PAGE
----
India and China. Rising sea levels threaten to inundate low-lying
agricultural land, and aridity produced by climate change may
reduce grain harvests. Furthermore, aquifers throughout the world
are being overdrawn, and water tables are falling. Topsoil is also
being lost. These elements combine to produce a threat of
widespread famine by the middle of the 21st century, especially in
countries where many people already are undernourished.
We must face these problems them with solidarity. We can no longer
accept the intolerable degree of inequality that presently exists.
Today 2.7 billion people live on less than $2 a day - 1.1 billion
on less than $1 per day. 18 million of our fellow humans die each
year from poverty-related causes. In 2006, 1.1 billion people
lacked safe drinking water, and waterbourne diseases killed an
estimated 1.8 million people. A small fraction of the money that is
wasted (or worse than wasted) on the institution of war could solve
these problems. Also, if we are to eliminate war, we must
strengthen the United Nations, and this will be easier in a more
equal world. Thus the problem of war and the problem of economic
inequality are linked.
We live at a critical time for human civilization - a time of
crisis. Each of us must accept his or her individual responsibility
for solving the problems that are facing the world today. We cannot
leave this to the politicians. That is what we have been doing
until now, and the results have been disastrous. Many politicians
depend for election funds on wealthy corporations that make their
money from war or from the destruction of the global environment.
Thus, we cannot trust them to think of the long-term future. Nor
can we trust the mass media to give us adequate public discussion
of the challenges that we are facing. We have a responsibility
towards future generations to take matters into our own hands - to
join hands and make our own alternative media - to work actively
for better government and for a better society.
By working together, we can choose a future of changed values,
where women will take their places beside men in positions of
responsibility, where children will be educated rather than
exploited. We can choose a future where material goods will no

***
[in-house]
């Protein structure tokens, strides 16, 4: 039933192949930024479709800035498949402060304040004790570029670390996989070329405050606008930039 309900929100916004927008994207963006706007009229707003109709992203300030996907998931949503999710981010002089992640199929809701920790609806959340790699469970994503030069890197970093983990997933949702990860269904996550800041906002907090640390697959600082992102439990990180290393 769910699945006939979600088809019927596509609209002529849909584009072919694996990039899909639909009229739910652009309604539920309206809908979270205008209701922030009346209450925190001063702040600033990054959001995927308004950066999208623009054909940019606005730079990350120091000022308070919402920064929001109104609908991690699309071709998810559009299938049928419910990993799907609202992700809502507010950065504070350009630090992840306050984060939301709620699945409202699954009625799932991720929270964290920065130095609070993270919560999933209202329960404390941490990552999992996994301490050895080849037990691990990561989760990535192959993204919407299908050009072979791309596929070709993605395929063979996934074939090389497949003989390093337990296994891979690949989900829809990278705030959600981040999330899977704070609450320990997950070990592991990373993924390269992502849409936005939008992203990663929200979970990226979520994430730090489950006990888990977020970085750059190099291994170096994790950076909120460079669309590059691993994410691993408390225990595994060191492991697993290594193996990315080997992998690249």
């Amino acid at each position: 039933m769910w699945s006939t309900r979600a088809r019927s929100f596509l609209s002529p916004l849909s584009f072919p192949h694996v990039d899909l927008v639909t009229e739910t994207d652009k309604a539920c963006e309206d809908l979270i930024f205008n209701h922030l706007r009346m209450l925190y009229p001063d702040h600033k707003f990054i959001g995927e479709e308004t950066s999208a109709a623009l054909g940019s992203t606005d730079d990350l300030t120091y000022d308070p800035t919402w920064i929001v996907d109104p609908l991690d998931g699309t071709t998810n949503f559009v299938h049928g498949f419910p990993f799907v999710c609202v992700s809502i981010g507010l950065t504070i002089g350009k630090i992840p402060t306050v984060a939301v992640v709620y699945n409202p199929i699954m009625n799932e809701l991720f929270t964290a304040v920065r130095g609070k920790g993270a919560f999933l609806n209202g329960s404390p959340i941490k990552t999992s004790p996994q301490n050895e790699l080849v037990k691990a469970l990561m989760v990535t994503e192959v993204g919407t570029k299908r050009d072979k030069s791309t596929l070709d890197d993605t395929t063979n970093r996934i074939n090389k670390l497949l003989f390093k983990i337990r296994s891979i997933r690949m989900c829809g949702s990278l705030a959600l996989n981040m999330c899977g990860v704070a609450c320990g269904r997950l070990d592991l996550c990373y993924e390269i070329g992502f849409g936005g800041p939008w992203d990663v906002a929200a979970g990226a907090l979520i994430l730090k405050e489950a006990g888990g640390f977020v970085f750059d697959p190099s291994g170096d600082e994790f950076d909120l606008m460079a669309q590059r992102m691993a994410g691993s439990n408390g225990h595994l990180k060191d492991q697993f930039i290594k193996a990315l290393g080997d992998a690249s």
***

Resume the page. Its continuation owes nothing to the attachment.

longer be used for the purpose of social competition - a future
where non-material human qualities, such as kindness, politeness,
knowledge and musical and artistic ability will be valued more
highly - a future where people will respect and love the natural
world, and will realize how closely their lives are connected with
nature. No single person can achieve these goals, but together we
can do it.
We, the people of the world, not only have the facts on our side -
we also have numbers on our side. The vast majority of the world's
peoples long for peace. The vast majority long for abolition of
nuclear weapons, and for a world of kindness and cooperation - a
world of respect for the environment.
Together, we have the power to choose a future where international
anarchy, chronic war and institutionalized injustice will be
replaced by democratic and humane global governance - a future
where the mindless immorality of war will be replaced by
The human race has a genius for cooperation. All of the great
achievements of modern society are achievements of cooperation. We
can fly, but no one builds an airplane alone. We can cure diseases,
but only through the cooperative efforts of researchers, doctors
and medicinal firms. We can photograph and understand distant
galaxies, but the ability to do so is built on the efforts of many
cooperating individuals. The comfort and well-being that we
experience depends on far-away friendly hands and minds, since
trade is global, and the exchange of ideas is also global.
The heritage of knowledge and culture, on which our complex
civilization depends, is a monument to cooperation. Science and
technology could not exist without the worldwide sharing of
knowledge. Art, literature and music are the common heritage of
humanity. Let us eliminate the immorality of war from our future,
and let us replace it with a more noble goal - the development and
sharing of the world's cultural heritage.
Suggestions for further reading
L.S. Brown, “World on the Edge”, W.W. Norton,
J.S. Avery, “Crisis 21: Civilization's Crisis in the 21st
Century”, www.lulu.com , (2010).
O.B. Toon, A. Robock and R.P. Turco, “Environmental Effects
of Nuclear War”, Physiics Today, December, (2008).
S. Starr, “Nuclear Darkness, Climate Change and Nuclear
eller søg i Fredsakademiet.dk